How to Become a Service Advisor: Start Here
Service advisors play a critical role in helping customers understand the estimate and repair process. As a service advisor, you’ll walk guests through any vehicle concerns the technicians may find and then make relevant repair and maintenance suggestions. Your team will put faith in you to drive business for the shop, and your customers will trust you to help them make the right decisions.
Being at the center of customer and team relationships is a position that comes with a lot of responsibility, and team captains aren’t made overnight. Learning how to become a service advisor starts with learning the ropes and getting comfortable with the basic technical skills needed to thrive in an auto shop environment.
1. Do I Have to Get an Education?
If you want to know more about how to become a service advisor, but you’re afraid education requirements might hold you back, we’ve got good news! There aren’t any particular requirements for this position. That being said, a high school diploma or GED and some relevant experience in the auto repair industry are pretty common among most job candidates.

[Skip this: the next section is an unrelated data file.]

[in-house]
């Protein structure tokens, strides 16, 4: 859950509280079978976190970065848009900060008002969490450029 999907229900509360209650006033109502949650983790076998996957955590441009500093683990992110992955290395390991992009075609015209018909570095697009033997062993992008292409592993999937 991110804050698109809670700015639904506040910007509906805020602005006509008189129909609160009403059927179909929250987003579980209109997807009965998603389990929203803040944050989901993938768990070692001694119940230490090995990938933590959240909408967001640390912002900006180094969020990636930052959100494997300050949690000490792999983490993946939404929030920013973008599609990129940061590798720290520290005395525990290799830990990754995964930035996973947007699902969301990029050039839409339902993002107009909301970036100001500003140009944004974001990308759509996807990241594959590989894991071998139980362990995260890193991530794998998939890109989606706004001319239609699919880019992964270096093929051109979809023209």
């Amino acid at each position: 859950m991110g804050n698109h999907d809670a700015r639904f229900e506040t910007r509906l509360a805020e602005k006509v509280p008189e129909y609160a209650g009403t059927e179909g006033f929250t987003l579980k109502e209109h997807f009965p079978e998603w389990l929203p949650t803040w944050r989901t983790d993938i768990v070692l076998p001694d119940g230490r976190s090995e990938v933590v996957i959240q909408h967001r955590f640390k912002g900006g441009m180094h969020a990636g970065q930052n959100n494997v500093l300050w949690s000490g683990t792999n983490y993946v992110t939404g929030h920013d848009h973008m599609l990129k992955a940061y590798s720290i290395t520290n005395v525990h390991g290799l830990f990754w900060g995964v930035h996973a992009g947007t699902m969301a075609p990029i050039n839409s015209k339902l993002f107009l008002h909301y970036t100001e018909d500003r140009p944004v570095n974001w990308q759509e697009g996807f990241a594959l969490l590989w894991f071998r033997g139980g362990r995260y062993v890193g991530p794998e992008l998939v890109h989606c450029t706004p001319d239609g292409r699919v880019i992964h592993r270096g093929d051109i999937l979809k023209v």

You might also consider earning a technical degree in automotive technology or a traditional degree in automotive engineering, mechanical engineering, or business to get a competitive edge in the job search. And if attending technical school or a traditional college is outside of the budget, earning a certificate might be a more viable option. Taking an online course through the National Institute for Automotive Service Excellence (ASE) can make your resume stand out for a fraction of the cost of a traditional education while also increasing your earning potential over time.
2. Get Your Head in the Game
Committing to a career path isn’t always easy, and a lot goes into making such a big decision. If you worry about getting stagnant in your career, you can rest assured that this is a position that comes with a lot of upward mobility. Being a service advisor can open the door to several other positions like service manager, branch manager, or general manager.